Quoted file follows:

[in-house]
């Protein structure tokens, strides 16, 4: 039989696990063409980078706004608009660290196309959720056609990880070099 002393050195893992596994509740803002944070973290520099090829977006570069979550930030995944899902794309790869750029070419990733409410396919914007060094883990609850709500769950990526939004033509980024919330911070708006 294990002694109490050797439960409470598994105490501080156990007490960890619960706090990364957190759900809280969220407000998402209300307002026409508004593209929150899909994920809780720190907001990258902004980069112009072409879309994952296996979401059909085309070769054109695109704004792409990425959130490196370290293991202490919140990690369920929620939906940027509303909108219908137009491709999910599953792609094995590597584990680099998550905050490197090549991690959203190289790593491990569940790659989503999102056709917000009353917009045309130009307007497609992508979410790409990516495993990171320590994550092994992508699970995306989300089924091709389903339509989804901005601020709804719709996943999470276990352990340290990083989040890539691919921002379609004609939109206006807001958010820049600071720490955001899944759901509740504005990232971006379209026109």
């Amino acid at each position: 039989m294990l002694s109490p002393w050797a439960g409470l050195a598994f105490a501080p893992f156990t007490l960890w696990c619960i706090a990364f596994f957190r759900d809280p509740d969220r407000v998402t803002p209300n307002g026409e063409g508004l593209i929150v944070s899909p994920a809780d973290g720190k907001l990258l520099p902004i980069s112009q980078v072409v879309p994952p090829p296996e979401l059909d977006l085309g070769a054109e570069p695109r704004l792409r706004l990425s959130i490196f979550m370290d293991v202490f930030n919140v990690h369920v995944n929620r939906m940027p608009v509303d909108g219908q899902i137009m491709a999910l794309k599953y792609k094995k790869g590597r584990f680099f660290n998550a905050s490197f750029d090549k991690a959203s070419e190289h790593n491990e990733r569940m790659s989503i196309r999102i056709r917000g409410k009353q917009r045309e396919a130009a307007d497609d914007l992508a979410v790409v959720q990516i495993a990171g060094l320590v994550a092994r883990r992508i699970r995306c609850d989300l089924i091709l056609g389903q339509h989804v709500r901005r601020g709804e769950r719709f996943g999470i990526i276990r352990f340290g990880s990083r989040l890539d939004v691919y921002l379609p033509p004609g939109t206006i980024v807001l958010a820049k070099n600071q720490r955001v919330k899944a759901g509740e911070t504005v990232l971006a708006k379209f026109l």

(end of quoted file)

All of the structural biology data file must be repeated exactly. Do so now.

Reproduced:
[in-house]
């Protein structure tokens, strides 16, 4: 039989696990063409980078706004608009660290196309959720056609990880070099 002393050195893992596994509740803002944070973290520099090829977006570069979550930030995944899902794309790869750029070419990733409410396919914007060094883990609850709500769950990526939004033509980024919330911070708006 294990002694109490050797439960409470598994105490501080156990007490960890619960706090990364957190759900809280969220407000998402209300307002026409508004593209929150899909994920809780720190907001990258902004980069112009072409879309994952296996979401059909085309070769054109695109704004792409990425959130490196370290293991202490919140990690369920929620939906940027509303909108219908137009491709999910599953792609094995590597584990680099998550905050490197090549991690959203190289790593491990569940790659989503999102056709917000009353917009045309130009307007497609992508979410790409990516495993990171320590994550092994992508699970995306989300089924091709389903339509989804901005601020709804719709996943999470276990352990340290990083989040890539691919921002379609004609939109206006807001958010820049600071720490955001899944759901509740504005990232971006379209026109």
């Amino acid at each position: 039989m294990l002694s109490p002393w050797a439960g409470l050195a598994f105490a501080p893992f156990t007490l960890w696990c619960i706090a990364f596994f957190r759900d809280p509740d969220r407000v998402t803002p209300n307002g026409e063409g508004l593209i929150v944070s899909p994920a809780d973290g720190k907001l990258l520099p902004i980069s112009q980078v072409v879309p994952p090829p296996e979401l059909d977006l085309g070769a054109e570069p695109r704004l792409r706004l990425s959130i490196f979550m370290d293991v202490f930030n919140v990690h369920v995944n929620r939906m940027p608009v509303d909108g219908q899902i137009m491709a999910l794309k599953y792609k094995k790869g590597r584990f680099f660290n998550a905050s490197f750029d090549k991690a959203s070419e190289h790593n491990e990733r569940m790659s989503i196309r999102i056709r917000g409410k009353q917009r045309e396919a130009a307007d497609d914007l992508a979410v790409v959720q990516i495993a990171g060094l320590v994550a092994r883990r992508i699970r995306c609850d989300l089924i091709l056609g389903q339509h989804v709500r901005r601020g709804e769950r719709f996943g999470i990526i276990r352990f340290g990880s990083r989040l890539d939004v691919y921002l379609p033509p004609g939109t206006i980024v807001l958010a820049k070099n600071q720490r955001v919330k899944a759901g509740e911070t504005v990232l971006a708006k379209f026109l």